From Above




“The man needs to go from point A to point B. In his way is a high wall. Every day, he goes up to the wall, and pushes hard against it, with no result. Every day, he comes back, pushing. The pushing has no effect on the wall, but over time his arms become powerful from all the pushing. Then, one day, he realizes he is strong enough to haul himself up and over the wall, and he overcomes the obstacle and reaches his goal.”

-George Gan, Global Leadership Conference 2022

Now that I’m trying to shake off that pesky last 7kgs, the whole world is giving me weight loss to business tips metaphors.

James Clear, in Atomic Habits, talks about willpower as a finite resource, and how we need to structure our environment and rituals in a way that minimized our capacity for failure. Don’t let the bloody bread sit there at the restaurant, just send it back right away. Why do it to yourself?

Or better yet, develop a ritual of eating something in line with your diet strategy before you go to the restaurant, mitigating your immediate hunger and scenario planning for what could go wrong.

In the 4 Disciplines of Execution, Sean Covey equates the second discipline (Measure Lead Behaviours) to weight loss. You step on the scale every day, and it doesn’t move. You get despondent and you attack the ice cream in the fridge, another diet failed. This is a lag measure and things take time to kick in, hence the despondency when you can’t celebrate an immediate win. He suggests you rather track the lead measure (in my case, use an App to track calorie intake daily). The other day, I set a lead measure of 10 pieces of sushi, two glasses of wine and ice cream for the dinner I was hosting. Being crystal clear on the lead measure allowed me to hit my lag measure (another 5kgs down this week…)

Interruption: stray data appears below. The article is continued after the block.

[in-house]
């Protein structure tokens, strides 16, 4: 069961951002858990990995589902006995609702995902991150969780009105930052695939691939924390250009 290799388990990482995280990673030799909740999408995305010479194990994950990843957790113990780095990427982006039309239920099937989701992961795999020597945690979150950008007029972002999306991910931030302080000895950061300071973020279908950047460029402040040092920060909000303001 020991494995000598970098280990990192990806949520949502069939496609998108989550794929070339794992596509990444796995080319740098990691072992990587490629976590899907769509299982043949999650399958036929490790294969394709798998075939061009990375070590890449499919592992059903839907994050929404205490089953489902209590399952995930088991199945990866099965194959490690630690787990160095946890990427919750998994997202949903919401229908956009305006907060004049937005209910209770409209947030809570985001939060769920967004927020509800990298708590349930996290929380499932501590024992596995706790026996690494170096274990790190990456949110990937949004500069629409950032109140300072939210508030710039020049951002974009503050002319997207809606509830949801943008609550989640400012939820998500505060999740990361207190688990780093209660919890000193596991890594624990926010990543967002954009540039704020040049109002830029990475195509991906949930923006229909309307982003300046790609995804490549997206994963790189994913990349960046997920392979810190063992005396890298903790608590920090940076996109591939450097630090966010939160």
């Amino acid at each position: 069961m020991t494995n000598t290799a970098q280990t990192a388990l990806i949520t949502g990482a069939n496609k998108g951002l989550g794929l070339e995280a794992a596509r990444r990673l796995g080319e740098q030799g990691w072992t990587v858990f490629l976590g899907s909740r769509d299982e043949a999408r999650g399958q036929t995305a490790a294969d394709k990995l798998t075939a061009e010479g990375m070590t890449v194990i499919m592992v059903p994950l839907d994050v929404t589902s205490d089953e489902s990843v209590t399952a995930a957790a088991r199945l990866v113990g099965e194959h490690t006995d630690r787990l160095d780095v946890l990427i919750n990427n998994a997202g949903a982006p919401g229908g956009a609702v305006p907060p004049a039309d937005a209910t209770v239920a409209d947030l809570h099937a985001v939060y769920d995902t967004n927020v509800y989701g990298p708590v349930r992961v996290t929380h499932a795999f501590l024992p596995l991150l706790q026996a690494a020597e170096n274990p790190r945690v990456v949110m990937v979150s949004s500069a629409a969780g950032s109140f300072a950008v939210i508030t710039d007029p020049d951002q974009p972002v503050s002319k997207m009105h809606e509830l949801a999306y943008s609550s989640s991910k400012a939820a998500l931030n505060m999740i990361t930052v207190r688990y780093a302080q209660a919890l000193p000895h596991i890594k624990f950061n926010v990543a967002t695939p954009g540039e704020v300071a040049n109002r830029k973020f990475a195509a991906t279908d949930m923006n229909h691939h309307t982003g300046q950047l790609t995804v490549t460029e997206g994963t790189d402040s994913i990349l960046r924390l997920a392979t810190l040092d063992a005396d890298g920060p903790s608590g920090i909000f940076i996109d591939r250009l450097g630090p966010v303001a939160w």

In business, this is where the salesperson is held accountable for a million in sales for the year, or 80,000 this month. But how do they get there? Well, it takes a while to generate sales, so maybe the lead measure is 5 sales calls or appointments per day…

The first discipline, by the way, is Focus on the Wildly Important. You are the air traffic controller, and there are fifty planes up there demanding your attention. But you need to ignore 49 of them and focus on the important one – what plane do you want to land? In business, does this sound familiar? Super hard to focus, isn’t it? That’s why the top leaders take time out to do Deep Work and schedule time away from distraction. The world will press its priorities on you if you’re not clear on the one important thing that you need to get done each day. For me, the secret is brutally tracking calories and staying under 2000. That’s how I show constant progress. The BHAG is back to cycling up to the Blockhouse in under 30 min, but a few other things need to happen before I get there.

I just spent the week in Washington DC at an epic leadership conference. And you know what? I only managed under 2000 two out of five days. But the fact that I was mindful and tracking meant I still made way more good than bad decisions, and I don’t have that normal heaviness after a conference going home. I reckon that’s a win.

There are lots more ways I can use the Four Disciplines in my journey to the better physical me. More on the other two disciplines next week!

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